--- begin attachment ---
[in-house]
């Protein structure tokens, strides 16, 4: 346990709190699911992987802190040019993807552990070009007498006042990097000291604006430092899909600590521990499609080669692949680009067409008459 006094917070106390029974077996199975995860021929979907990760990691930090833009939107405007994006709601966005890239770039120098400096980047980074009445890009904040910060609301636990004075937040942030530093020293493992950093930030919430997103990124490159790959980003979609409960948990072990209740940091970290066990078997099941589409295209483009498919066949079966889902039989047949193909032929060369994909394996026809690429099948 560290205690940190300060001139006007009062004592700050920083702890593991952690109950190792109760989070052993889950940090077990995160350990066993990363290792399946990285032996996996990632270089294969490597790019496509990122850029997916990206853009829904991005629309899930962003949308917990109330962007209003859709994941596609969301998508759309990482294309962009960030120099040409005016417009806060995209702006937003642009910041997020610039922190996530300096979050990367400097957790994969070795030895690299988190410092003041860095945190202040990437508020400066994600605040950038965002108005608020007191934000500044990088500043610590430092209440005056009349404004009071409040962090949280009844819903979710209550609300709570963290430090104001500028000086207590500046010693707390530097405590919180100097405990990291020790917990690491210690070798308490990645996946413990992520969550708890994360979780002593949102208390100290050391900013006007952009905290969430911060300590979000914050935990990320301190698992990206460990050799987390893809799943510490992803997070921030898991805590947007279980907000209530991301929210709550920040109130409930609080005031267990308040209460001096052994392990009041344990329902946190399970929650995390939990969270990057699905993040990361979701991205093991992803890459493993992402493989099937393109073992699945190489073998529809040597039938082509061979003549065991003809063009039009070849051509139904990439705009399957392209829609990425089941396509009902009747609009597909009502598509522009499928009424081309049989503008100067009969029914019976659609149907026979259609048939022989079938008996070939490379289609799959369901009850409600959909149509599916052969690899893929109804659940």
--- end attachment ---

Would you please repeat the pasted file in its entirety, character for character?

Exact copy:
[in-house]
């Protein structure tokens, strides 16, 4: 346990709190699911992987802190040019993807552990070009007498006042990097000291604006430092899909600590521990499609080669692949680009067409008459 006094917070106390029974077996199975995860021929979907990760990691930090833009939107405007994006709601966005890239770039120098400096980047980074009445890009904040910060609301636990004075937040942030530093020293493992950093930030919430997103990124490159790959980003979609409960948990072990209740940091970290066990078997099941589409295209483009498919066949079966889902039989047949193909032929060369994909394996026809690429099948 560290205690940190300060001139006007009062004592700050920083702890593991952690109950190792109760989070052993889950940090077990995160350990066993990363290792399946990285032996996996990632270089294969490597790019496509990122850029997916990206853009829904991005629309899930962003949308917990109330962007209003859709994941596609969301998508759309990482294309962009960030120099040409005016417009806060995209702006937003642009910041997020610039922190996530300096979050990367400097957790994969070795030895690299988190410092003041860095945190202040990437508020400066994600605040950038965002108005608020007191934000500044990088500043610590430092209440005056009349404004009071409040962090949280009844819903979710209550609300709570963290430090104001500028000086207590500046010693707390530097405590919180100097405990990291020790917990690491210690070798308490990645996946413990992520969550708890994360979780002593949102208390100290050391900013006007952009905290969430911060300590979000914050935990990320301190698992990206460990050799987390893809799943510490992803997070921030898991805590947007279980907000209530991301929210709550920040109130409930609080005031267990308040209460001096052994392990009041344990329902946190399970929650995390939990969270990057699905993040990361979701991205093991992803890459493993992402493989099937393109073992699945190489073998529809040597039938082509061979003549065991003809063009039009070849051509139904990439705009399957392209829609990425089941396509009902009747609009597909009502598509522009499928009424081309049989503008100067009969029914019976659609149907026979259609048939022989079938008996070939490379289609799959369901009850409600959909149509599916052969690899893929109804659940």